As an example of step 110, a user, on demand or according to a broadcast schedule, may view an interactive television program. In the classic automobile documentary example, a viewer tunes in to the classic car network on their interactive digital television at 8:00 pm on Sunday night. She views the streamed documentary media object as rendered by the interactive television applications. At various points throughout the program an icon indicates the availability of additional content. The viewer uses buttons on her remote control for accessing and/or storing links to the associated media objects during portions of the documentary that interest her. Simultaneously, through a sub-interface (such as a frame or window), or after the program, through an alternate interface (such as an interactive content manager channel), the viewer views a full length interview with the designer of a car model she particularly liked and accesses text describing the details of the model. A banner advertisement for a local hobby shop carrying plastic models of car she liked may be provided upon accessing the additional media objects, and a video advertisement media object for manufacturers of replica car kits is inserted at the end of the complete interview.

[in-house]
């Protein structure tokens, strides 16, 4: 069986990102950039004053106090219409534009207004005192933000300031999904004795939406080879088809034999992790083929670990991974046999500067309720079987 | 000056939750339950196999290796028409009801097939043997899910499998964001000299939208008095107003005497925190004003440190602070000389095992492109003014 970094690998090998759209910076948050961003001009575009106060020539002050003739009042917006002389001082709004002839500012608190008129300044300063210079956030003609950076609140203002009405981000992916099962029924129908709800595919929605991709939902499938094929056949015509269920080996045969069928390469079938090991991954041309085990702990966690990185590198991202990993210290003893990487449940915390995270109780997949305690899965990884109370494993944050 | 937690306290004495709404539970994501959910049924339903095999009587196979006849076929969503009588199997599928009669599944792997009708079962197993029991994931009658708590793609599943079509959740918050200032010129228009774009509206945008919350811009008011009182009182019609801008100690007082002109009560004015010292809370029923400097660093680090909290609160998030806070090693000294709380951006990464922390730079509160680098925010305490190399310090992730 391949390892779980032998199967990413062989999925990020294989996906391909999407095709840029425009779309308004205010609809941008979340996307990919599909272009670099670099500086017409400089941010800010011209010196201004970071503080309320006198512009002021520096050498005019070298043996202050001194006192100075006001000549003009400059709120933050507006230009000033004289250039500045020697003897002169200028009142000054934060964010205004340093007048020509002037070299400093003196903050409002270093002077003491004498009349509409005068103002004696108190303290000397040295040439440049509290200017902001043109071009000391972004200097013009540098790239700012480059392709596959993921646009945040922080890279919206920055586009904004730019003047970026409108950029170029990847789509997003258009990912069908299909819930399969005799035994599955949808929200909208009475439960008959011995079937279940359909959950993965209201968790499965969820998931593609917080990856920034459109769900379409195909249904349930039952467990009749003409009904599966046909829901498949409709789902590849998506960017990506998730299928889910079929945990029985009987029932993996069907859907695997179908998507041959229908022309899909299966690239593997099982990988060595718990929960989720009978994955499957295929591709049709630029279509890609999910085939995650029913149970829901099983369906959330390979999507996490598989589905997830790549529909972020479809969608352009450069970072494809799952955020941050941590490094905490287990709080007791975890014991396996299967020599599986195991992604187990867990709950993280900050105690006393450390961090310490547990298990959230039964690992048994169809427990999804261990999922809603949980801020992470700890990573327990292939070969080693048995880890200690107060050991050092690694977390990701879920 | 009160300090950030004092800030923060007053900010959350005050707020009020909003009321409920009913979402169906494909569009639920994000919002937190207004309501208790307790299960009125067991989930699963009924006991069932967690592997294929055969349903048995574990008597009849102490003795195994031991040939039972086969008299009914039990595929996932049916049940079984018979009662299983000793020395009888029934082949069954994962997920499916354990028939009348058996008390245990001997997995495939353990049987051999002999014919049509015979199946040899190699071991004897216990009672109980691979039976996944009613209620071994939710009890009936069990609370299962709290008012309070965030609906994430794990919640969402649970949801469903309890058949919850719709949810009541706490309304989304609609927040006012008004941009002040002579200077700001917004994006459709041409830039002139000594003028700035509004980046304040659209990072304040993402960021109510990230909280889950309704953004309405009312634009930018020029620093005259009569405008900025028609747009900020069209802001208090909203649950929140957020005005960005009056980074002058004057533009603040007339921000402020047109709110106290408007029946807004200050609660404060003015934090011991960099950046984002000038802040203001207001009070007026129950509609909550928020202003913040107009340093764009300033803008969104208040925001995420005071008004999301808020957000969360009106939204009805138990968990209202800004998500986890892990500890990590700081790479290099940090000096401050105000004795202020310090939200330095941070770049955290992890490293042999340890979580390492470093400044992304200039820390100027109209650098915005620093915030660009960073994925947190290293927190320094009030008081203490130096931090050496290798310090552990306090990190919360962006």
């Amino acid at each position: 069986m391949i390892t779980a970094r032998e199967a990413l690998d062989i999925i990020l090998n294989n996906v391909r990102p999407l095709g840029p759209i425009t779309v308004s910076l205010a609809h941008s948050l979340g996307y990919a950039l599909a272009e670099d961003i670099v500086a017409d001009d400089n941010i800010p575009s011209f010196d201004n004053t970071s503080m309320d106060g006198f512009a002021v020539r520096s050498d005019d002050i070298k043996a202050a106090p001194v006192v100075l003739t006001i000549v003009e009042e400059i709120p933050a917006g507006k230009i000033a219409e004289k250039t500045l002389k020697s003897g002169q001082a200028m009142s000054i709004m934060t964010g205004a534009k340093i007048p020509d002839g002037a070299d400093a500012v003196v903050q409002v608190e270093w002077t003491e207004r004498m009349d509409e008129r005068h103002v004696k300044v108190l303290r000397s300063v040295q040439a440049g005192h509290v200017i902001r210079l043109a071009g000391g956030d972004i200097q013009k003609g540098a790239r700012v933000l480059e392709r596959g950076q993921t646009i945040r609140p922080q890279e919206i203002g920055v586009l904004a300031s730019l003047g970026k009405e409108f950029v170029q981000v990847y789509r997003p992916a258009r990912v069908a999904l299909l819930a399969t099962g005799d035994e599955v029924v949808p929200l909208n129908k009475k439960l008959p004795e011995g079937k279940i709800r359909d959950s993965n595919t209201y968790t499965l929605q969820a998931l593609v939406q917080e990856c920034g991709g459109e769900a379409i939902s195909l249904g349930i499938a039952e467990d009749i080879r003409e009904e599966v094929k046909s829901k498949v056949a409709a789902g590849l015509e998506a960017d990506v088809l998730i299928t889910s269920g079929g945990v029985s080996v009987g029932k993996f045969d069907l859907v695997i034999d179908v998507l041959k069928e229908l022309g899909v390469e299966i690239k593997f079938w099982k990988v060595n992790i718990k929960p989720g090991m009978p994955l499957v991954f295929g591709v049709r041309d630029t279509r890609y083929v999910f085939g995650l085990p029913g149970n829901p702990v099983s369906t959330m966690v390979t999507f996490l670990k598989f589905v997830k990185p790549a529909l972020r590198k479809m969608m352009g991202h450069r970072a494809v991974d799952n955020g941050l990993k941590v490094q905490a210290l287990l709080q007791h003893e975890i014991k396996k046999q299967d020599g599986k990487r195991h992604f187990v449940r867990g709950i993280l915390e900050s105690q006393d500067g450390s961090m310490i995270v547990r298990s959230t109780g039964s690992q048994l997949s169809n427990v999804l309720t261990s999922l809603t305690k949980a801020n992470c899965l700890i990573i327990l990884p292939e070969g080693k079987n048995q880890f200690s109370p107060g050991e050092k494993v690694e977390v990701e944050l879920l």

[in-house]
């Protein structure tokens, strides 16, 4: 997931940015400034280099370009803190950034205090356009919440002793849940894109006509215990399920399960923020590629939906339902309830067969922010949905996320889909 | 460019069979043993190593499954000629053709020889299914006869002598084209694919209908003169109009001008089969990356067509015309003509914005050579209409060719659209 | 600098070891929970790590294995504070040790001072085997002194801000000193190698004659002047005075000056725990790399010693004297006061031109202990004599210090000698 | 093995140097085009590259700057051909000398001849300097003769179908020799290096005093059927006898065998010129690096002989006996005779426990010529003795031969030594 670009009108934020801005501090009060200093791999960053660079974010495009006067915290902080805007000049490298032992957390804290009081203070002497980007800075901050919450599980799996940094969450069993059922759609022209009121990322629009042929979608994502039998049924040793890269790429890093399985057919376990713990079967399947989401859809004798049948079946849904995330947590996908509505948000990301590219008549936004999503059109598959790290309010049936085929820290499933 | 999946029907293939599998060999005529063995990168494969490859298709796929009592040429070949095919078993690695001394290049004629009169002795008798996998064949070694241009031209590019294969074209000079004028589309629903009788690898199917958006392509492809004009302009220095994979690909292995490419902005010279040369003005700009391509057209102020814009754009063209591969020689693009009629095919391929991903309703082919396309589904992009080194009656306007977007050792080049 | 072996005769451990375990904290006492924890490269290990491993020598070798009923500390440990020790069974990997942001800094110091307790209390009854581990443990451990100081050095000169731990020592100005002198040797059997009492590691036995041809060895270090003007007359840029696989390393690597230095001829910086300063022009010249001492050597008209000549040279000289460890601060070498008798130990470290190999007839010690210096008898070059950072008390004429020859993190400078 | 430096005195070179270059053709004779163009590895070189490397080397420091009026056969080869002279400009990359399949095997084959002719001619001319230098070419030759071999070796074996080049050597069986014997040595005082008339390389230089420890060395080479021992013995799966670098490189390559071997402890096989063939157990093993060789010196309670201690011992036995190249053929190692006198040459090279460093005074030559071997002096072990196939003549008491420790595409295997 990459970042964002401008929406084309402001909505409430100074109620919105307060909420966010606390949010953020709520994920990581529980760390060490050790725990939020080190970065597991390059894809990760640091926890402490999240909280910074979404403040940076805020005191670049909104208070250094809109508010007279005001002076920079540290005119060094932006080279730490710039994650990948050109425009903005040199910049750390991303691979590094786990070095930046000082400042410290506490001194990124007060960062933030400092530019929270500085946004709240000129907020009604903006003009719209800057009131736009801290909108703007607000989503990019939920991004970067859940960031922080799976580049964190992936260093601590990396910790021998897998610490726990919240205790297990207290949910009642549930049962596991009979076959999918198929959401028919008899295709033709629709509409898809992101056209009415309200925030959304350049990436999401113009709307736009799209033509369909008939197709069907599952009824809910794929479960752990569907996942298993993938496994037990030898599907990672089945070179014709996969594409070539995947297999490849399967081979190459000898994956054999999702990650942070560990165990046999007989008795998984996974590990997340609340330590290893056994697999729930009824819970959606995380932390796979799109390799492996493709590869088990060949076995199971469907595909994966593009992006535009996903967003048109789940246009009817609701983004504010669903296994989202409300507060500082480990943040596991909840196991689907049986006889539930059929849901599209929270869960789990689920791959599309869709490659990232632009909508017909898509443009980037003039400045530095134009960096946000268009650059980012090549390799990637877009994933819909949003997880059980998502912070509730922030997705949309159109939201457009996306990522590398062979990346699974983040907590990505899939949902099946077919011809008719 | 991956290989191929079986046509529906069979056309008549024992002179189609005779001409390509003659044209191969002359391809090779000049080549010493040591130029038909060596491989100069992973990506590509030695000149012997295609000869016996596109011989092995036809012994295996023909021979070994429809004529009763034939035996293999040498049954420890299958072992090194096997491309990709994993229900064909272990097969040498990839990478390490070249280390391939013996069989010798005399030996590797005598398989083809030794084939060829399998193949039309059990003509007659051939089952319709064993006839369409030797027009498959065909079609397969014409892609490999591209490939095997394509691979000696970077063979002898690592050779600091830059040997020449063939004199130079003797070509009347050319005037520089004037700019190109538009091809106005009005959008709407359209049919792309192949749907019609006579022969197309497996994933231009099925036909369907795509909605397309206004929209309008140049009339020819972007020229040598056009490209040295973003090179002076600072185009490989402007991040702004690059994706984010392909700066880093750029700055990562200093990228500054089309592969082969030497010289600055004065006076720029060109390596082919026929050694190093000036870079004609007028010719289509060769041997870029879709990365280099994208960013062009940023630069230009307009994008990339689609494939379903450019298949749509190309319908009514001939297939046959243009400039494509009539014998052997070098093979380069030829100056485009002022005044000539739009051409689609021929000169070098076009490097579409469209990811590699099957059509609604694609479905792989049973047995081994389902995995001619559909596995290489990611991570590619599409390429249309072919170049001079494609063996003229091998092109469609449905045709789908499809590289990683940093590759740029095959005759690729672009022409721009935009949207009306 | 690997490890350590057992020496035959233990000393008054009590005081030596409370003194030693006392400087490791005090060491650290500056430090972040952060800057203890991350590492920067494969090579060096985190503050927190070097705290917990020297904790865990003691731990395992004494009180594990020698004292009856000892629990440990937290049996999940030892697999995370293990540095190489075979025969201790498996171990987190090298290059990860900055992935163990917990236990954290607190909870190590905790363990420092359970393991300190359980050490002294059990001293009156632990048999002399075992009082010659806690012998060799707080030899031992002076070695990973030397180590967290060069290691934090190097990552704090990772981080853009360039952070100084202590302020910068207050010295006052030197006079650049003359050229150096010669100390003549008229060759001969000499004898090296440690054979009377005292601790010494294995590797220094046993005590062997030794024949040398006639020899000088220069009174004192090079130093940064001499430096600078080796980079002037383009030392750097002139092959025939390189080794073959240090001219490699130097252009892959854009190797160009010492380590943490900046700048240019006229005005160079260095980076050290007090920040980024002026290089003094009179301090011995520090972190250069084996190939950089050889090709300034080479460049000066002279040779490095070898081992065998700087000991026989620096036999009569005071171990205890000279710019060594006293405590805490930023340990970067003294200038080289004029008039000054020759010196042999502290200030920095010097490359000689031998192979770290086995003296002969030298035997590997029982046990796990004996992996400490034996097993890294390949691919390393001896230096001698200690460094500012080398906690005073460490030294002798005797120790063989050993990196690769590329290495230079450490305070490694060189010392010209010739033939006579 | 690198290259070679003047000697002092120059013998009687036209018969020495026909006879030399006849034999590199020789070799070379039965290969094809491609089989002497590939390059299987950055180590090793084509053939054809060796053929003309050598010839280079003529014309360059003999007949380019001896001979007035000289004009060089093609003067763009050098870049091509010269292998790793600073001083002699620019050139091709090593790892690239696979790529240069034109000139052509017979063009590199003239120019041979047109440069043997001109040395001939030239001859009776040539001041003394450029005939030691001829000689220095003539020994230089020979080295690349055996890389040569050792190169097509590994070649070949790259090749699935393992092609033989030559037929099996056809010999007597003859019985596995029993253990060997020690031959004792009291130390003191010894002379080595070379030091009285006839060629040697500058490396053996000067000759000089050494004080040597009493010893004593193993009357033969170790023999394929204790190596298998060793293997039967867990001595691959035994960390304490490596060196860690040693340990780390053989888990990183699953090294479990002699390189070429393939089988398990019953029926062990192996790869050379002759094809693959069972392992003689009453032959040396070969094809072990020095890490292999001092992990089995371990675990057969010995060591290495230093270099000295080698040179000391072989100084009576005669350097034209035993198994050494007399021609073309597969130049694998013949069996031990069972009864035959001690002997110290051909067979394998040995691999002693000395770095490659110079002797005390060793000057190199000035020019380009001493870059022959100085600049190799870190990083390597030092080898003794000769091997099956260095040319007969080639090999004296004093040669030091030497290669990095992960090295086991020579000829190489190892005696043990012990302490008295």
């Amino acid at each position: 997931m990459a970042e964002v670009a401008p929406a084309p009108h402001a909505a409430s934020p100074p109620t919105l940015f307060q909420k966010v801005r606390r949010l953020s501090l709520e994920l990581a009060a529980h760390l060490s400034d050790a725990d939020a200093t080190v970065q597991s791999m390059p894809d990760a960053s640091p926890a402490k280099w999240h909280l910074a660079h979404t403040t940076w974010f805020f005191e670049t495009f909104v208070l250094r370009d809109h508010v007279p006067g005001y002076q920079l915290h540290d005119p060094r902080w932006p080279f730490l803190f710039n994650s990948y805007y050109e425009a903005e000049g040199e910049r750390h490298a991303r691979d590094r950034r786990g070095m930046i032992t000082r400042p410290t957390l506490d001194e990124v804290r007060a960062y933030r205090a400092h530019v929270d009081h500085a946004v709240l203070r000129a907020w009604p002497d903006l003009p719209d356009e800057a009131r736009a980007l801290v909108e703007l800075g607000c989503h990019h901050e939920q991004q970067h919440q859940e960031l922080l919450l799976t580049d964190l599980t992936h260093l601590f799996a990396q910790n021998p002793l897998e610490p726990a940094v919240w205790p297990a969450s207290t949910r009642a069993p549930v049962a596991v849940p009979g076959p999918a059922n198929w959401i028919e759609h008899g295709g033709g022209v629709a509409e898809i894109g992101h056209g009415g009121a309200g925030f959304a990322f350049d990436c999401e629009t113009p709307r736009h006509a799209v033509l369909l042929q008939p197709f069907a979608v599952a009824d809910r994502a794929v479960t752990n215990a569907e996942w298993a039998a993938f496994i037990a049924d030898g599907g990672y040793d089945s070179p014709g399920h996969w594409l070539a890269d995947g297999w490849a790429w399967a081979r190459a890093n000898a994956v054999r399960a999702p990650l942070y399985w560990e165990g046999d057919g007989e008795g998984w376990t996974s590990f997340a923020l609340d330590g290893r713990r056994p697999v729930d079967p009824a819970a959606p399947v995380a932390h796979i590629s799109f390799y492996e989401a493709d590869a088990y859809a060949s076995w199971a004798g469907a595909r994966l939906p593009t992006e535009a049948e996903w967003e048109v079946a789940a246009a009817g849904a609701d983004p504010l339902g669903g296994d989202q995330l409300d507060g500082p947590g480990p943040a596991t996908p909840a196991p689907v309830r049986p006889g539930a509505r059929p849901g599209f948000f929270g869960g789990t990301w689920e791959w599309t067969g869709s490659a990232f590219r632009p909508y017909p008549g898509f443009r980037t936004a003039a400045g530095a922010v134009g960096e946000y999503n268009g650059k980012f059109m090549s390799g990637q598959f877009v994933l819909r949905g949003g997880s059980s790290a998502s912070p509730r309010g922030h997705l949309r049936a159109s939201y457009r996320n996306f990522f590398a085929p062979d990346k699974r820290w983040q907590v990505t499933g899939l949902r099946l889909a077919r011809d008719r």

FIG. 2 shows linked media objects according to one embodiment of the invention. Media object 210 is a core media object to which other media objects have been linked. Media object 210 may be associated with metadata (e.g., Object Description 211, portion Description 220, etc.) and other media objects (e.g., Media objects 225, 234, etc.). The other media objects may in turn be associated with additional metadata (e.g., Object Descriptions 226, 237, etc.).